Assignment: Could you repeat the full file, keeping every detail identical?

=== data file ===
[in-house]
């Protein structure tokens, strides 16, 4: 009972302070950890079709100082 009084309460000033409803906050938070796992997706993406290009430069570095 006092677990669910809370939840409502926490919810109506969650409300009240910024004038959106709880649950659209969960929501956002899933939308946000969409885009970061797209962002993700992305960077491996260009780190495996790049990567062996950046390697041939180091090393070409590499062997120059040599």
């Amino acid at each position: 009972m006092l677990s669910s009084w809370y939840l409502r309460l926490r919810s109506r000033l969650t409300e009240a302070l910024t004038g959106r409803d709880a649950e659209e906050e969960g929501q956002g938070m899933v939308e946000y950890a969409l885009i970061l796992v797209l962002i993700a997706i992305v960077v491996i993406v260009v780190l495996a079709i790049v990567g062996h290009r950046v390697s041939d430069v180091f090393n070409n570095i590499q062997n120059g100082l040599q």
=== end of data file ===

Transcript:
[in-house]
């Protein structure tokens, strides 16, 4: 009972302070950890079709100082 009084309460000033409803906050938070796992997706993406290009430069570095 006092677990669910809370939840409502926490919810109506969650409300009240910024004038959106709880649950659209969960929501956002899933939308946000969409885009970061797209962002993700992305960077491996260009780190495996790049990567062996950046390697041939180091090393070409590499062997120059040599």
């Amino acid at each position: 009972m006092l677990s669910s009084w809370y939840l409502r309460l926490r919810s109506r000033l969650t409300e009240a302070l910024t004038g959106r409803d709880a649950e659209e906050e969960g929501q956002g938070m899933v939308e946000y950890a969409l885009i970061l796992v797209l962002i993700a997706i992305v960077v491996i993406v260009v780190l495996a079709i790049v990567g062996h290009r950046v390697s041939d430069v180091f090393n070409n570095i590499q062997n120059g100082l040599q």